Twelfth in a series republished with permission from the San Diego County Water Authority‘s website.
Successfully installing water-saving irrigation starts long before you get out your tools.
You need to complete an assessment of your landscape plan’s specific water needs, draw a complete plan showing the layout, then select your irrigation and purchase your irrigation equipment.
If your soil needs amendments (and it almost certainly does), you must get this done first. With all of this important prep work complete, you can start to implement the design.
Here are five key steps to success:
Step 1 — Read the instructions from the manufacturer and familiarize yourself with all the parts of your new irrigation system. Often the manufacturer will provide YouTube video demonstrations which can be extremely helpful.
Step 2 — Starting from the main connection to the water line, dig trenches for all the pipes according to your irrigation plan. Ideally, the main connection to the water line will be downstream of the water meter and upstream of the connection to the house.
If you tie into a rear yard hose bib, be aware that the water pressure will be lower because the water for your house is regulated by a separate pressure regulator.
Step 3 — Lay an extra pipe sleeve or two under any new hardscape elements. This allows you to add pipes or wires in the future. Be sure to cover the ends of the pipe with duct tape before covering and mark the location on your landscape plan.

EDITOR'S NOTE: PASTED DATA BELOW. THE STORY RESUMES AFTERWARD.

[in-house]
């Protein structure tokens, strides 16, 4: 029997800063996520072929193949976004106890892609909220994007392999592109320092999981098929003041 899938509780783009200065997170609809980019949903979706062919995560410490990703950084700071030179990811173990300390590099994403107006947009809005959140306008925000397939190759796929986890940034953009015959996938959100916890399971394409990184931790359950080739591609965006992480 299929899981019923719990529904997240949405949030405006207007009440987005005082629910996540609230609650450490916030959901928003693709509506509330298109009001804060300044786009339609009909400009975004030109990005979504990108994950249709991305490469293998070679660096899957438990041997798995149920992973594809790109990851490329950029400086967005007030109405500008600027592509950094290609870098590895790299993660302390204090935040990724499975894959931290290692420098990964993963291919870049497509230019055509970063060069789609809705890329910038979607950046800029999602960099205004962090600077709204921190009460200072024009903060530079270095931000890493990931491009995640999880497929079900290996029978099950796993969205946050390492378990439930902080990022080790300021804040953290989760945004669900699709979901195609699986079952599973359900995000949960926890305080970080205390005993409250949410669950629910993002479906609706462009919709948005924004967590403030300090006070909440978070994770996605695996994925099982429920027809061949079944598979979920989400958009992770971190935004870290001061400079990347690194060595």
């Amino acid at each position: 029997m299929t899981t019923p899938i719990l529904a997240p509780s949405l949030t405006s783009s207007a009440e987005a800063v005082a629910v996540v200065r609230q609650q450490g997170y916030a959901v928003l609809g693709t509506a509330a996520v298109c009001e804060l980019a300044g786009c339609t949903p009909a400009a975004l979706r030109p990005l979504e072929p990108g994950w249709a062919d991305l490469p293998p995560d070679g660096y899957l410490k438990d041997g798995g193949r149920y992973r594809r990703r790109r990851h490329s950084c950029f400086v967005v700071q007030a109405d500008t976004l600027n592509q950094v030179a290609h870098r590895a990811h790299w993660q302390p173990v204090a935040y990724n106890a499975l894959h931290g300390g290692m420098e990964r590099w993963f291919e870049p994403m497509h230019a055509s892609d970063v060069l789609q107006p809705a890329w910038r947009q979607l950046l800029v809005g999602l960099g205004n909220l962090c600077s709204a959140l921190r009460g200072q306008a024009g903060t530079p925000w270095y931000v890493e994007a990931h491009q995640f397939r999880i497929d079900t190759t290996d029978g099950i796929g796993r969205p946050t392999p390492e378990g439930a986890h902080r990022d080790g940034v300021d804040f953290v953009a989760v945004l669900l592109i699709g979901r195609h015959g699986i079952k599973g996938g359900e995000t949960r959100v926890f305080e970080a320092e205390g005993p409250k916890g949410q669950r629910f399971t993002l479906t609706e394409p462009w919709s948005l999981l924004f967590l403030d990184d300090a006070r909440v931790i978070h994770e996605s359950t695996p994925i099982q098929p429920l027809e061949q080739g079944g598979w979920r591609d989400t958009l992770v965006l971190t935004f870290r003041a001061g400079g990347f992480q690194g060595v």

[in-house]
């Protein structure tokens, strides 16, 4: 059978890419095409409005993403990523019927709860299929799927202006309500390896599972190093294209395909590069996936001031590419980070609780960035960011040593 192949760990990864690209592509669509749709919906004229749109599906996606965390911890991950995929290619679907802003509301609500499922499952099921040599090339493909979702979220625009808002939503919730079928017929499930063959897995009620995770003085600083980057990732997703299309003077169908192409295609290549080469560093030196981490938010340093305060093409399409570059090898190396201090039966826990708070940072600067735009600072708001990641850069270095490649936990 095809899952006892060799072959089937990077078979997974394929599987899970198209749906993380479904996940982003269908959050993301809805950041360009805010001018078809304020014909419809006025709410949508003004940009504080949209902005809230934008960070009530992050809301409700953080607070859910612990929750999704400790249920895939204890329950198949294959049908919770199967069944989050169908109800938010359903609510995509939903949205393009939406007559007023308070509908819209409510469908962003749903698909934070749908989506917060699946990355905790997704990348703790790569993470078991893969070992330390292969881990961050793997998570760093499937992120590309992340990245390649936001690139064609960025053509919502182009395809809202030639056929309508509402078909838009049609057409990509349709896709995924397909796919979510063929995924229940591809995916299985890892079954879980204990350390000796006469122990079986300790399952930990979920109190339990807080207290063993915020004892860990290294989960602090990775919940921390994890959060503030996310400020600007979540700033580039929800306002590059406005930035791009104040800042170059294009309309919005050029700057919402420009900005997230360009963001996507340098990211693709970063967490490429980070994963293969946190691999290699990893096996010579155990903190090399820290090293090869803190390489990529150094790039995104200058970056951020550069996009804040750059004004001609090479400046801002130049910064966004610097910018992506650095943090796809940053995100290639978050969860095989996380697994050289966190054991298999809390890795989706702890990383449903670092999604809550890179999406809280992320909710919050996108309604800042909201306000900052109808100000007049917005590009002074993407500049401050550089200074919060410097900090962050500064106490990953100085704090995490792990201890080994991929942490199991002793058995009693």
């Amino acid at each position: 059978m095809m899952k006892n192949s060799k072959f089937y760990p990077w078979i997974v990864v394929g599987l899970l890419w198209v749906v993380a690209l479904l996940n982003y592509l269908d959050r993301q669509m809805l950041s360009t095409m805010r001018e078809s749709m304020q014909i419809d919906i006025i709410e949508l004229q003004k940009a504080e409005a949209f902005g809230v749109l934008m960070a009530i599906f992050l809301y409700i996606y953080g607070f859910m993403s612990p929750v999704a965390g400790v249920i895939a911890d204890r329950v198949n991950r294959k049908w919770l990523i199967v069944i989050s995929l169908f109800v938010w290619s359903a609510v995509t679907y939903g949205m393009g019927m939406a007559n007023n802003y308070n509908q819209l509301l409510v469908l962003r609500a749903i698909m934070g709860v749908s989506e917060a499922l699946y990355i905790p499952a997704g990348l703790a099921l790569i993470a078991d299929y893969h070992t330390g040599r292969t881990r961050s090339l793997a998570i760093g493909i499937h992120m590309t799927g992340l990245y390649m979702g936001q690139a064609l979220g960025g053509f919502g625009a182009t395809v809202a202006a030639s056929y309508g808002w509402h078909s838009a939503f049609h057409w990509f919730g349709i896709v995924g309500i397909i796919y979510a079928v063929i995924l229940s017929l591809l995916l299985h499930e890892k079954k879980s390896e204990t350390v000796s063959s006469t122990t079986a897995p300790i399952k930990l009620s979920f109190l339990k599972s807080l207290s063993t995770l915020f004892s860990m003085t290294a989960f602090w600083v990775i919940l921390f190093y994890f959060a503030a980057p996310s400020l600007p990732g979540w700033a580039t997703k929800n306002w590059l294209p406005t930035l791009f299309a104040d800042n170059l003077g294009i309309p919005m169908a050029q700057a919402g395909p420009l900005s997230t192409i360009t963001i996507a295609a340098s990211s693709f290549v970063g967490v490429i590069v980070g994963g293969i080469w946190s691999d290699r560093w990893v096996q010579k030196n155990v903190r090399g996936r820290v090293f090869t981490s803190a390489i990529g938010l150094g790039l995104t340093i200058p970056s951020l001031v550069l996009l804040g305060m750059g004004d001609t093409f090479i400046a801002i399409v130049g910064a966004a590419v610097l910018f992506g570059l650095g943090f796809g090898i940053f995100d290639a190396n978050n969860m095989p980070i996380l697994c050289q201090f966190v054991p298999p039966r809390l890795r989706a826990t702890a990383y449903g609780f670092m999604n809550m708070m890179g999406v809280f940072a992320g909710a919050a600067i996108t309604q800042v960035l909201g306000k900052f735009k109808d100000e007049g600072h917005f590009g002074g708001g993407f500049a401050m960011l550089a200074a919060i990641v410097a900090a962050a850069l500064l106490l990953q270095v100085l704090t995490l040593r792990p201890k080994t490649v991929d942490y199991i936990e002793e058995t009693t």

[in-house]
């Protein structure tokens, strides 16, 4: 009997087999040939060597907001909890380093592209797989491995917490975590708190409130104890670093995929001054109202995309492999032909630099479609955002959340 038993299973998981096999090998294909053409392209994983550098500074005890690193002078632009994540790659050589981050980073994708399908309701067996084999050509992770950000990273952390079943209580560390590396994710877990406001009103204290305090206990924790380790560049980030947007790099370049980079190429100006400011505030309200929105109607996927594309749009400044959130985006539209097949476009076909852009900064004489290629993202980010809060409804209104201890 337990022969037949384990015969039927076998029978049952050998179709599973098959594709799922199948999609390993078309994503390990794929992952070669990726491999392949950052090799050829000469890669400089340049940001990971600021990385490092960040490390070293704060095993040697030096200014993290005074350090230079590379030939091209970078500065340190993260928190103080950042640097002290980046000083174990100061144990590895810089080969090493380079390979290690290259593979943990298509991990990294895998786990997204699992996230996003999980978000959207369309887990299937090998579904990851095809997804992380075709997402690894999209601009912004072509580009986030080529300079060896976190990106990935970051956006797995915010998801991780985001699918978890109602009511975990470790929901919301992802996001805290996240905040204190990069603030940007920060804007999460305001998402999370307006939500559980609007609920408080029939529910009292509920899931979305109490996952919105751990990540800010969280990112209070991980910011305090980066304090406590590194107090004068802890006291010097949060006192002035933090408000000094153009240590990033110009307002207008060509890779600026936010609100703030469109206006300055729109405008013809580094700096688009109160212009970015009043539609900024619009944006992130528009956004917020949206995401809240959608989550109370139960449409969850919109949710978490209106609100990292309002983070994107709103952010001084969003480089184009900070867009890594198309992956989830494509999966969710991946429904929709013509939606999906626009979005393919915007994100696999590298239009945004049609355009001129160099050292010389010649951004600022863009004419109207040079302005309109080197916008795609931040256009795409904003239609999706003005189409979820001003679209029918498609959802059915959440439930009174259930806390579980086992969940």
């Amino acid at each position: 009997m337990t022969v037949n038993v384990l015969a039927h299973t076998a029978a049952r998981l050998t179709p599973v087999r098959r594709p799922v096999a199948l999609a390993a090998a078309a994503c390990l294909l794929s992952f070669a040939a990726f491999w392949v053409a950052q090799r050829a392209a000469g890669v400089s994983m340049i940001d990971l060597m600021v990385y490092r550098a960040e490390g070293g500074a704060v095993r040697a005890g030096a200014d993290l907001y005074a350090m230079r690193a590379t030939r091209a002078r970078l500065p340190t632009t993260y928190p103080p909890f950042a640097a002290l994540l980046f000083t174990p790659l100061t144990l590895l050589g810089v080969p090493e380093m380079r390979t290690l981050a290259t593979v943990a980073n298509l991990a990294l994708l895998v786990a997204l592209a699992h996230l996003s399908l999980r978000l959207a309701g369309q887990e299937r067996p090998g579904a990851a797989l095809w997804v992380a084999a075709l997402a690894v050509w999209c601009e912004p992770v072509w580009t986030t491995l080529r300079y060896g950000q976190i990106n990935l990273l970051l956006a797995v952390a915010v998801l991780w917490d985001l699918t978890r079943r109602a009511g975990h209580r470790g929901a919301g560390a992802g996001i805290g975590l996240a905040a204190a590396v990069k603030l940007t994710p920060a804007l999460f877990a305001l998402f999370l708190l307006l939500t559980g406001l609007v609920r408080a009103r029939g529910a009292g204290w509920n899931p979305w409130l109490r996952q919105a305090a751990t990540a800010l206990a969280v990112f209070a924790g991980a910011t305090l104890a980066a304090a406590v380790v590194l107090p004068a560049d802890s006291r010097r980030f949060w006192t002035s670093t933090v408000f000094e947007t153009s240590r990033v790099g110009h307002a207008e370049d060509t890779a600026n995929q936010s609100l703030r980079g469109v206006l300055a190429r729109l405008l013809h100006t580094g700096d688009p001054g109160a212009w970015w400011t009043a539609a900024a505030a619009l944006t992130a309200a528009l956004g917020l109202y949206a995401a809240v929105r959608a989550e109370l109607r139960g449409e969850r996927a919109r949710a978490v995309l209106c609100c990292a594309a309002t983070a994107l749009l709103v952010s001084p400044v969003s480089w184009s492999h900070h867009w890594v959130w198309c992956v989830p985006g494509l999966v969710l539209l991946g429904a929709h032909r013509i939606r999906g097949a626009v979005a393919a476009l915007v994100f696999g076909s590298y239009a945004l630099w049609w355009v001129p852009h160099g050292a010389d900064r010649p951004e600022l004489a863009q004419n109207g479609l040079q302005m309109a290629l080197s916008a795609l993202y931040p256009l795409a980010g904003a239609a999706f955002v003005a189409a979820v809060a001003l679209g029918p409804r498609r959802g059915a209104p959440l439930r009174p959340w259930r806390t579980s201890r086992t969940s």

Step 4 — If you are using drip irrigation, you may want to hold off installing your drip emitters until after planting is complete. With your new plants in the ground, you can place the emitters precisely where the water best irrigates your new plants. Be sure to place them at least six inches away from the plant’s stem to prevent rot.
Step 5 — Consult your local irrigation supply store or the major irrigation manufacturers if you need more detailed installation guides or help with troubleshooting. Manufacturers offer toll-free customer service phone help, online chats, and email.
The San Diego County Water Authority offers programs, resources, and incentives to improve water-use efficiency for residential, commercial, and agricultural users. For more water-use efficiency resources, go to WaterSmart.SD.org.